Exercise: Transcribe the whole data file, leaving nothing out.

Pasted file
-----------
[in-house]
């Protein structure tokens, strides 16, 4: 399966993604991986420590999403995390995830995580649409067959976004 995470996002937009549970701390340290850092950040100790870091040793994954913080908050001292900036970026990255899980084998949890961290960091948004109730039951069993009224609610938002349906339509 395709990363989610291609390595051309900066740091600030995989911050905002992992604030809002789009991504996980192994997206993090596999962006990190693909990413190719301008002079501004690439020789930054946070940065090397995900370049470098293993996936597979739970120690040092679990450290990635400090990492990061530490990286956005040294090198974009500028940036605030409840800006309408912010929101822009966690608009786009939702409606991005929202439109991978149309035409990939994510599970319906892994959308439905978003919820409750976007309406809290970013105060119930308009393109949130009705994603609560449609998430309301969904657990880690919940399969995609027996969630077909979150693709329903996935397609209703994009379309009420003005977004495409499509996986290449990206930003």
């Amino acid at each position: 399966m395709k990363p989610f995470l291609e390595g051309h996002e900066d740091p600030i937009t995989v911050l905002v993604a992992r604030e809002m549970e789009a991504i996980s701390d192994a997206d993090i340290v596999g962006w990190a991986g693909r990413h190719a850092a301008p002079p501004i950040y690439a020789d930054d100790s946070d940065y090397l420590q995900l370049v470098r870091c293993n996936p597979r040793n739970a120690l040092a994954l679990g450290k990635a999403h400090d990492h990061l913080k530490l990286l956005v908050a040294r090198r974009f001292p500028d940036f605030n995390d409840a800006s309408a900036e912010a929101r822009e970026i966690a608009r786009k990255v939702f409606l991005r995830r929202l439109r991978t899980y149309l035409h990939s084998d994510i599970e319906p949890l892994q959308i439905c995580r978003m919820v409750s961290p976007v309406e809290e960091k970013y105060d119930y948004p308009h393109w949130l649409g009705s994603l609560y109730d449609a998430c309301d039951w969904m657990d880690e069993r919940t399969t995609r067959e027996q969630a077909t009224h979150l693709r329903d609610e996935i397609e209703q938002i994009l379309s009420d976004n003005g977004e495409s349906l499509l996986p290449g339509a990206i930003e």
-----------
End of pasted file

[in-house]
């Protein structure tokens, strides 16, 4: 399966993604991986420590999403995390995830995580649409067959976004 995470996002937009549970701390340290850092950040100790870091040793994954913080908050001292900036970026990255899980084998949890961290960091948004109730039951069993009224609610938002349906339509 395709990363989610291609390595051309900066740091600030995989911050905002992992604030809002789009991504996980192994997206993090596999962006990190693909990413190719301008002079501004690439020789930054946070940065090397995900370049470098293993996936597979739970120690040092679990450290990635400090990492990061530490990286956005040294090198974009500028940036605030409840800006309408912010929101822009966690608009786009939702409606991005929202439109991978149309035409990939994510599970319906892994959308439905978003919820409750976007309406809290970013105060119930308009393109949130009705994603609560449609998430309301969904657990880690919940399969995609027996969630077909979150693709329903996935397609209703994009379309009420003005977004495409499509996986290449990206930003």
């Amino acid at each position: 399966m395709k990363p989610f995470l291609e390595g051309h996002e900066d740091p600030i937009t995989v911050l905002v993604a992992r604030e809002m549970e789009a991504i996980s701390d192994a997206d993090i340290v596999g962006w990190a991986g693909r990413h190719a850092a301008p002079p501004i950040y690439a020789d930054d100790s946070d940065y090397l420590q995900l370049v470098r870091c293993n996936p597979r040793n739970a120690l040092a994954l679990g450290k990635a999403h400090d990492h990061l913080k530490l990286l956005v908050a040294r090198r974009f001292p500028d940036f605030n995390d409840a800006s309408a900036e912010a929101r822009e970026i966690a608009r786009k990255v939702f409606l991005r995830r929202l439109r991978t899980y149309l035409h990939s084998d994510i599970e319906p949890l892994q959308i439905c995580r978003m919820v409750s961290p976007v309406e809290e960091k970013y105060d119930y948004p308009h393109w949130l649409g009705s994603l609560y109730d449609a998430c309301d039951w969904m657990d880690e069993r919940t399969t995609r067959e027996q969630a077909t009224h979150l693709r329903d609610e996935i397609e209703q938002i994009l379309s009420d976004n003005g977004e495409s349906l499509l996986p290449g339509a990206i930003e």